Under the Big Tent: Ethernet Alliance Unites the Ethernet Ecosystem at OFC 2024

By Ethernet Alliance

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OFC was quite the place to be this year to witness the best that technology innovation has to offer. With a 20-member company strong contingent behind it, the Ethernet Alliance hosted one of the largest interoperability demonstrations at OFC 2024, putting the whole Ethernet ecosystem on display. Showcasing exceptional versatility and reliability at speeds of up to 800 Gigabit Ethernet (GbE), our annual demo also included a cutting-edge LPO display illustrating Ethernet’s capacity for handling hyperscale, AI/ML workloads, and other demand-intensive applications.

With so many moving parts, these interoperability demos are only made possible through the dedicated efforts of Ethernet Alliance technical leads. And at OFC 2024, technical leads Keith Cole of VeEX; Dave Estes of Spirent; and Jean Marie Villain of ExFO truly outdid themselves. In this blog, they offer their unique perspectives and key takeaways from one of OFC 2024’s most popular exhibits.

What is your biggest takeaway from the Ethernet Alliance’s 2024 OFC interoperability demo? 

Keith Cole: My biggest takeaway from the demo is the wide range of technologies OFC attendees were interested in hearing about.

Our overall demonstration ranged from very mature 10GE, all the way to the cutting-edge 800GE technologies, pluggable optics, and even an innovative LPO technology demo. Though there certainly was keen interest in the latest and greatest such as LPO and 800/400GE, there was as much if not more attention being paid to interoperability of the more mature technologies.

I believe the diversity of technologies is one of the most important aspects of the Ethernet Alliance demo. If you think about it, it makes perfect sense. In the end, new technology and faster rates are very important for the industry, yet in many cases, they still need to be interoperable with the lion’s share of previously deployed equipment and technology. Not everyone deploying or supporting equipment in the industry requires the latest technology and port rate capability; rather, it’s all based on their individual requirements and environment.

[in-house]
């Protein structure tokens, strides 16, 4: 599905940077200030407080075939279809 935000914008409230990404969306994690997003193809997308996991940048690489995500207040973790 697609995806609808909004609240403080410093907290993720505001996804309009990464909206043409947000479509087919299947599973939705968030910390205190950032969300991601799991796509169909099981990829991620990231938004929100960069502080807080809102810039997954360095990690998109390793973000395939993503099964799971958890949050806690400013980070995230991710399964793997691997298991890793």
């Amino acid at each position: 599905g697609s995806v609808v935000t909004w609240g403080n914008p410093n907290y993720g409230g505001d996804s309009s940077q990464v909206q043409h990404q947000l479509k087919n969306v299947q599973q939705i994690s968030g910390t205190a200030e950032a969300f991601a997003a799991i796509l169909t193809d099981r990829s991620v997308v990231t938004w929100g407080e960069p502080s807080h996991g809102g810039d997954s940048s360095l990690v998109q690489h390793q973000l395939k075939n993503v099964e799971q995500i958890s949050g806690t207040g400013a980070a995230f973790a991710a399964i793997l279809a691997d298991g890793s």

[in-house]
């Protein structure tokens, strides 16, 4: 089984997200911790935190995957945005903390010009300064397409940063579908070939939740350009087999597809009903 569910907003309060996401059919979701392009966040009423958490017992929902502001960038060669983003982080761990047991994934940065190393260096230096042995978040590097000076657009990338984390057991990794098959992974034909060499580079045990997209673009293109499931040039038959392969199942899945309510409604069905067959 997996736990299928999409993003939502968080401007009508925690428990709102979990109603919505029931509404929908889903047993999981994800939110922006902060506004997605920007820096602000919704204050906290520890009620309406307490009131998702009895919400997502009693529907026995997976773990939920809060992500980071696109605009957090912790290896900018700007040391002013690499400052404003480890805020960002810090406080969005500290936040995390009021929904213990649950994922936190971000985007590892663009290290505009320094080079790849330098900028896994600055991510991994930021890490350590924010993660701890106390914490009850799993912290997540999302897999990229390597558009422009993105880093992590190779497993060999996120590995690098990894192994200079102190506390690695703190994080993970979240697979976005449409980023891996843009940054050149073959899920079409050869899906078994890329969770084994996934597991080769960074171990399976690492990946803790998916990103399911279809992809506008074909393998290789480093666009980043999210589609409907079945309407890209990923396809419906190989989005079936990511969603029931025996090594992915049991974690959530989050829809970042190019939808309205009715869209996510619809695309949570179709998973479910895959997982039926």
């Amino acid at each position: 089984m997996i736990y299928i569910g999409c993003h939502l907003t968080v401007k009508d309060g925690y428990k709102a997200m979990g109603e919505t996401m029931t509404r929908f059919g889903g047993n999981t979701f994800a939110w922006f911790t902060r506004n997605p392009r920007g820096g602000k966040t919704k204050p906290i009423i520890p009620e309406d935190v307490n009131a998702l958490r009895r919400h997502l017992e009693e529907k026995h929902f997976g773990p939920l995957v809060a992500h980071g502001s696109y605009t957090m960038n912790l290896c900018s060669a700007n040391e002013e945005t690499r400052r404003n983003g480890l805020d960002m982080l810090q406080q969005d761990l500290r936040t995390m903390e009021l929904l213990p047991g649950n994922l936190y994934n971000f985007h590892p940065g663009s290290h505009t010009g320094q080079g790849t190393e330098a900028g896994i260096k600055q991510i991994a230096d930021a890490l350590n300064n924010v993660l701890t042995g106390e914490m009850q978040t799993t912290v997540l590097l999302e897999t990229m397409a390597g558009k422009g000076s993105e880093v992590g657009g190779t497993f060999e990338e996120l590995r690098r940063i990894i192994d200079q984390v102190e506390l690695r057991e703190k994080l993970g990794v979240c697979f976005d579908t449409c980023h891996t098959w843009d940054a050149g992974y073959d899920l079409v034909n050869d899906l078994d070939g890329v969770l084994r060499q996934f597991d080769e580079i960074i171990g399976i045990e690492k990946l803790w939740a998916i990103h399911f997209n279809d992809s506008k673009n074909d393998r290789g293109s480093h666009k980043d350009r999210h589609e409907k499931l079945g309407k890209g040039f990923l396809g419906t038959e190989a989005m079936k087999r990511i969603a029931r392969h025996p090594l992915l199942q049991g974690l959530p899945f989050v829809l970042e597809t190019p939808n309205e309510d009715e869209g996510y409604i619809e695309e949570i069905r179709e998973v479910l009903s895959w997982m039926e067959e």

Dave Estes: My biggest takeaway is just how ready everyone is for 800G. I think we had a wider range of 800G interconnects than we ever had for 400G or any other speed – we had OSFP and QSFP-DD interfaces for DACs, AECs, ACCs, AOCs, pluggable optical modules, and LPO optics. Interest in 800G is already high but is still growing rapidly.

Jean Marie Villain:  My biggest takeaway from the Ethernet Alliance OFC 2024 interoperability display is the success we had in showcasing multiple data rates – 800GE, 400GE, 100GE – with a mix of high-speed technology like coherent and direct detect. We also brought the industry a live LPO technology demonstration that connected to our switch fabric, using different kinds of interconnects including fiber optics, DAC, ACC, and AOC. We know that point-to-point link training is key for the DAC connection at 800GE, so one of the highlights of the demo was clearly illustrating the link 800G link training performance between device and the switch.

Why is multi-vendor interoperability so important to the industry?

Keith Cole: Multi-vendor interoperability demonstrations are important to the industry because they showcase typical real-world mixed vendor scenarios that are functional, promoting a certain level of confidence in the technology. Additionally, they bring individuals together from across the Ethernet ecosystem, opening the door to valuable discussions.

Dave Estes: Multi-vendor interoperability is one of the main drivers for Ethernet’s success. Without it, network operators would be hesitant to adopt newer speeds and technologies. It also increases innovation by allowing interconnects from any brand to connect to switches of any brand, so you have more flexibility and options for finding the interconnect that best fits your network.

Jean Marie Villain: It is critically important, as networks are becoming increasingly complex with the technology mix. This is a significant challenge across the industry, as there’s a need to optimize the network while mitigating interoperability issues. A multi-vendor interoperability demo is a quick and easy way to show how different vendors can interconnect based on standardized technology.

To learn more about the challenges and benefits of producing a live interoperability demonstration, register for our upcoming webinar on Wednesday, May 29th at 10 am PT / 1 pm ET: Why Ethernet ‘Just Works’ – Building an Interoperability Demonstration


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